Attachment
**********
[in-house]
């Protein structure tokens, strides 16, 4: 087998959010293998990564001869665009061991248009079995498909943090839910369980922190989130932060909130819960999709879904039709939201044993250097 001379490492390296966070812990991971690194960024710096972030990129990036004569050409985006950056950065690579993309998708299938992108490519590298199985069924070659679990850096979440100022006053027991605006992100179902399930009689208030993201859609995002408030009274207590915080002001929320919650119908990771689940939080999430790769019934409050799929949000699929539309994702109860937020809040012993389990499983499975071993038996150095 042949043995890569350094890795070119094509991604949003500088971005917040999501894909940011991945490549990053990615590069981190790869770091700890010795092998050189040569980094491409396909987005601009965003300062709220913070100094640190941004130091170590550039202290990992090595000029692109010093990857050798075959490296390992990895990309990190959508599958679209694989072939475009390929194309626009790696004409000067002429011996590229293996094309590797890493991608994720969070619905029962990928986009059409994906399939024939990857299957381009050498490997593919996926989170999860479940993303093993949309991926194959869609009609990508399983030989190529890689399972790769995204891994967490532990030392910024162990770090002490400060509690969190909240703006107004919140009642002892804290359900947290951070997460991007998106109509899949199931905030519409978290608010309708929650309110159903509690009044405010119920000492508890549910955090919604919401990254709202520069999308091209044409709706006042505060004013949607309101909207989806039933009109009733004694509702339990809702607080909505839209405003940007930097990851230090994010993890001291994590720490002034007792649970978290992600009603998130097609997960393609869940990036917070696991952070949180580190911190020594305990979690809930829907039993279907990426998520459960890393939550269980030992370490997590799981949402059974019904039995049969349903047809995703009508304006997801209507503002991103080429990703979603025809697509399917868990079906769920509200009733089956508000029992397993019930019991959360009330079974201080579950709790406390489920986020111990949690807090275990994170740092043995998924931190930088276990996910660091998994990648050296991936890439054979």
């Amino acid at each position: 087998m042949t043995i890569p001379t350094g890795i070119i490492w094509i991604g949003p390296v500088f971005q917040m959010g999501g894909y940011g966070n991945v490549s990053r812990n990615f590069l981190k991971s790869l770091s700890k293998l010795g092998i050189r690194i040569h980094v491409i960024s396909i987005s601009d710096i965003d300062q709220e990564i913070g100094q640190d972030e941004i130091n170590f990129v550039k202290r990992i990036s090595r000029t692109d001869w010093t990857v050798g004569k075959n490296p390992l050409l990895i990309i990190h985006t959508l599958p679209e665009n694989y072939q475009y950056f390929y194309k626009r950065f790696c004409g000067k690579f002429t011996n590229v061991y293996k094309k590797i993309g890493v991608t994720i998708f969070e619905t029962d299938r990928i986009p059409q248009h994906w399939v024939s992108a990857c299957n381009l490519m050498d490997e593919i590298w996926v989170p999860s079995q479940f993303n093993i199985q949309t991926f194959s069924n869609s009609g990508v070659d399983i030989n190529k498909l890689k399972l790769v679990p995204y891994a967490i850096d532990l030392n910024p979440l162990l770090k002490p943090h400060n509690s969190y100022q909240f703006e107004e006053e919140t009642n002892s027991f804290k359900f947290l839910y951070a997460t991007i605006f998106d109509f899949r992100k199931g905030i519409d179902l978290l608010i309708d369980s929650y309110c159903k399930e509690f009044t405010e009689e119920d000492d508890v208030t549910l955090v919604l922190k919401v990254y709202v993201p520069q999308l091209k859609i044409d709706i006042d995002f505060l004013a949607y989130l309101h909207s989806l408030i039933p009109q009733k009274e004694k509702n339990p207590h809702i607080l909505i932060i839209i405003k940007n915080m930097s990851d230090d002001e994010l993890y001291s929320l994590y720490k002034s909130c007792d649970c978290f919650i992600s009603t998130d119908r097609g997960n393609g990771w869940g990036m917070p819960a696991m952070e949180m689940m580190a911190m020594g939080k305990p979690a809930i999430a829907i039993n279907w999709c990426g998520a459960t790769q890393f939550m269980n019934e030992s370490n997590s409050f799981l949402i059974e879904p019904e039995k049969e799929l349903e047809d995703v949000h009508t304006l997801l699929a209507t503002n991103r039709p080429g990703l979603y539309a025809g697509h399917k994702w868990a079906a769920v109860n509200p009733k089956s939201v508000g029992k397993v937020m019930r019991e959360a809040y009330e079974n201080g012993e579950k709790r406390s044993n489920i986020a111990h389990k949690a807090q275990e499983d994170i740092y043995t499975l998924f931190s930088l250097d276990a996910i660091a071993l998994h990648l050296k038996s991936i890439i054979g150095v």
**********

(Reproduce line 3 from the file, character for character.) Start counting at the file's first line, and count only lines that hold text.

């Amino acid at each position: 087998m042949t043995i890569p001379t350094g890795i070119i490492w094509i991604g949003p390296v500088f971005q917040m959010g999501g894909y940011g966070n991945v490549s990053r812990n990615f590069l981190k991971s790869l770091s700890k293998l010795g092998i050189r690194i040569h980094v491409i960024s396909i987005s601009d710096i965003d300062q709220e990564i913070g100094q640190d972030e941004i130091n170590f990129v550039k202290r990992i990036s090595r000029t692109d001869w010093t990857v050798g004569k075959n490296p390992l050409l990895i990309i990190h985006t959508l599958p679209e665009n694989y072939q475009y950056f390929y194309k626009r950065f790696c004409g000067k690579f002429t011996n590229v061991y293996k094309k590797i993309g890493v991608t994720i998708f969070e619905t029962d299938r990928i986009p059409q248009h994906w399939v024939s992108a990857c299957n381009l490519m050498d490997e593919i590298w996926v989170p999860s079995q479940f993303n093993i199985q949309t991926f194959s069924n869609s009609g990508v070659d399983i030989n190529k498909l890689k399972l790769v679990p995204y891994a967490i850096d532990l030392n910024p979440l162990l770090k002490p943090h400060n509690s969190y100022q909240f703006e107004e006053e919140t009642n002892s027991f804290k359900f947290l839910y951070a997460t991007i605006f998106d109509f899949r992100k199931g905030i519409d179902l978290l608010i309708d369980s929650y309110c159903k399930e509690f009044t405010e009689e119920d000492d508890v208030t549910l955090v919604l922190k919401v990254y709202v993201p520069q999308l091209k859609i044409d709706i006042d995002f505060l004013a949607y989130l309101h909207s989806l408030i039933p009109q009733k009274e004694k509702n339990p207590h809702i607080l909505i932060i839209i405003k940007n915080m930097s990851d230090d002001e994010l993890y001291s929320l994590y720490k002034s909130c007792d649970c978290f919650i992600s009603t998130d119908r097609g997960n393609g990771w869940g990036m917070p819960a696991m952070e949180m689940m580190a911190m020594g939080k305990p979690a809930i999430a829907i039993n279907w999709c990426g998520a459960t790769q890393f939550m269980n019934e030992s370490n997590s409050f799981l949402i059974e879904p019904e039995k049969e799929l349903e047809d995703v949000h009508t304006l997801l699929a209507t503002n991103r039709p080429g990703l979603y539309a025809g697509h399917k994702w868990a079906a769920v109860n509200p009733k089956s939201v508000g029992k397993v937020m019930r019991e959360a809040y009330e079974n201080g012993e579950k709790r406390s044993n489920i986020a111990h389990k949690a807090q275990e499983d994170i740092y043995t499975l998924f931190s930088l250097d276990a996910i660091a071993l998994h990648l050296k038996s991936i890439i054979g150095v």